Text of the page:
The older you get, the shorter your summers seem to be.
What began in elementary school as a glorious stretch of vacation to swim all day, hang out with your friends, go to camp, and stay up past your bedtime gets taken over in high school by part-time jobs, summer school homework, babysitting your siblings and reading a multiplicity of college brochures thrust at you by your parentals. When I was growing up, the approach of September also brought with it a series of rituals; i.e., getting a new wardrobe, buying binders, pens and three-ring notepaper, embroidering my name on my gym suit (as if anyone would want to steal it), and – if it were a different campus – making a map of where all my classes were so I wouldn’t be late the first day. This month’s lesson plans are all about heading back to the halls of academia.
These discussion questions provide a good foundation prior to choosing which exercises to try first.
1. Was there ever a summer vacation you wished would never end? What was it that made it special?
2. What’s the best part about going back to school?
3. What’s the worst part about going back to school?
4. What’s the most important thing you personally need to have on your first day back in the classroom?
5. What’s your favorite extracurricular activity (and why)?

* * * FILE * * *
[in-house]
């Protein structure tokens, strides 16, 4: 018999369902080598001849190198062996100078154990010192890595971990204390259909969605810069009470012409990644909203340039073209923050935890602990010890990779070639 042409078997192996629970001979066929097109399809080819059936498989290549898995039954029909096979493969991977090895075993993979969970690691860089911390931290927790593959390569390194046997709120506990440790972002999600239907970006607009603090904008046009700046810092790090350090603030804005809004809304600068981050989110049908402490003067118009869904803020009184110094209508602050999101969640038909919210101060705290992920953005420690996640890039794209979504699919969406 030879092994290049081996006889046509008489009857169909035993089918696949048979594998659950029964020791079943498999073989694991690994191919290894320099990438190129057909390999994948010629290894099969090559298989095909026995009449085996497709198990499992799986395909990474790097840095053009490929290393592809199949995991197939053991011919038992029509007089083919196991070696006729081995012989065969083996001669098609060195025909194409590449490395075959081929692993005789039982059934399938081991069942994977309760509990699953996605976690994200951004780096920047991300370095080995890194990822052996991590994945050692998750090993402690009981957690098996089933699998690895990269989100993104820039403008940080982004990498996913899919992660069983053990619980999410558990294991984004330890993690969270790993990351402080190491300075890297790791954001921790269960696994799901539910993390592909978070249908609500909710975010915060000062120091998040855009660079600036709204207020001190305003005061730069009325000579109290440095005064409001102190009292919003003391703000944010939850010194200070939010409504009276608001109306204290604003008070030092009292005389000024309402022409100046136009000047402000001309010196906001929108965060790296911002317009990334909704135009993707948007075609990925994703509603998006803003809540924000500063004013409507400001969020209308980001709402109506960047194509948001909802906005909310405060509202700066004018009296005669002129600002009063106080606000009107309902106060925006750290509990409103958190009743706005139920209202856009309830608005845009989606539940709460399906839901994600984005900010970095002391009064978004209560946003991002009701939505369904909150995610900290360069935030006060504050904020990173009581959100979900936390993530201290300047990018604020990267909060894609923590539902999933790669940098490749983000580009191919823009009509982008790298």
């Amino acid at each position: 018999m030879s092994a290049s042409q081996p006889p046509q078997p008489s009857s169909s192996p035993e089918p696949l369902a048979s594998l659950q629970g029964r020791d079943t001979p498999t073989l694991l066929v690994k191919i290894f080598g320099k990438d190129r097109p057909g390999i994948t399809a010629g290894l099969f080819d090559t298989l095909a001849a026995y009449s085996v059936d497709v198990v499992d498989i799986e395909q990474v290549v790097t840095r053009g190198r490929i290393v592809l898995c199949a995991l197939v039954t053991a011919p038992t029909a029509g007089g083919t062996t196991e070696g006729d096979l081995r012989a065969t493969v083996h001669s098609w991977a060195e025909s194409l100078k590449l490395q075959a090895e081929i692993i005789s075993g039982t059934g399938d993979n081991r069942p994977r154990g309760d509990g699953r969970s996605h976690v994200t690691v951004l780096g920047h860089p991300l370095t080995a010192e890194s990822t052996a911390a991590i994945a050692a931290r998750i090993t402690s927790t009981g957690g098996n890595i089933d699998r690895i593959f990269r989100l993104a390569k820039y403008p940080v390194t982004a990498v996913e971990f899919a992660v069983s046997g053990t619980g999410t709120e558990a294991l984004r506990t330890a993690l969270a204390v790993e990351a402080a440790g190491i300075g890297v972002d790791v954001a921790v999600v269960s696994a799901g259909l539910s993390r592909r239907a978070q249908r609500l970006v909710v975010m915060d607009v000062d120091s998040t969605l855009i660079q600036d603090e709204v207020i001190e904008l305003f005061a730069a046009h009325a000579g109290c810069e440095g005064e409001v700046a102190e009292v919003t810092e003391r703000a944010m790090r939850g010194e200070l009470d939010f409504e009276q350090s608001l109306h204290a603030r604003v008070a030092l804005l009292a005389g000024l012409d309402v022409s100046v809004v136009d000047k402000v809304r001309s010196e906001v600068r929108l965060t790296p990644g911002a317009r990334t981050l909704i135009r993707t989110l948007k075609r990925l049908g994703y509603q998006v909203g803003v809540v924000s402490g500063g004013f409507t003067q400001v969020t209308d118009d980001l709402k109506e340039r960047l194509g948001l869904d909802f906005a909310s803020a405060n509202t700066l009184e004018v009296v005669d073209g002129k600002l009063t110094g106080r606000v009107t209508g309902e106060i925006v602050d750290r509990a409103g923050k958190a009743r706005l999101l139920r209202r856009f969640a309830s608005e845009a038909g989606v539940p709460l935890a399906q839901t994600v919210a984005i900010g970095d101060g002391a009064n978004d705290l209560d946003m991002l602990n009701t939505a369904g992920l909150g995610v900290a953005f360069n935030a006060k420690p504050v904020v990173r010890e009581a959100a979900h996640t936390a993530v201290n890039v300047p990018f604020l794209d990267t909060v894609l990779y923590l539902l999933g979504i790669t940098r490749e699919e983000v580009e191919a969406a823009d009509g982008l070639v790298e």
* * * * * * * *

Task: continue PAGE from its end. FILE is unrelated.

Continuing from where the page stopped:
6. What’s the strangest thing you’ve ever kept in your locker?
7. Do you always cram the night before or set aside time to study in the days leading up to a big test?
8. Have you ever worked with – or been – a tutor? What was the experience like for you?
9. How many schools have you attended since first grade? Which was your favorite?
10. Are you looking forward to graduation? Why or why not?
ADVANCED SWIMMING? SERIOUSLY?
When I was a senior, I had a very possessive boyfriend named George. My mother found this endearing. I found it annoying. He was also dumb as a rock and barely squeaked through graduation with straight C-minuses. As Fate would have it, we’d be attending the same community college and, since I was going to be out of the country during the month open registration was held - George offered to sign us both up for classes. I gave him a specific list of what I wanted. George, however, didn’t want me out of his sight for even 50 minutes and, accordingly, signed me up for the only classes he was qualified to take himself; i.e., Advanced Swimming, Remedial English, Introduction to Math.
Your assignment: In this comedic reversal, it’s the heroine of your YA sitcom that signs up her jock boyfriend for all the classes that appeal to her; i.e., Interpretive Dance, Culinary Arts 101, and Early Childhood Education. Write a three-page scene in which she presents him with their upcoming class schedule and he reacts…badly.
I love seeing pictures of “mature” graduates – smiling octogenarians with white hair, wrinkles and walkers as they proudly cross the stage to accept a long-overdue high school diploma. The stories that accompany these milestone events often involve an upbringing in extreme poverty, unplanned pregnancies, stints in the military, and working a succession of low-paying jobs to keep food on the table and wolves away from the door. When they finally get the “me” time to go back and pick up where they left off, there’s rarely a dry eye in the house. When such stick-to-it resolve shows their much younger classmates the proof that truly anything can be possible, it’s a lesson well learned at any age.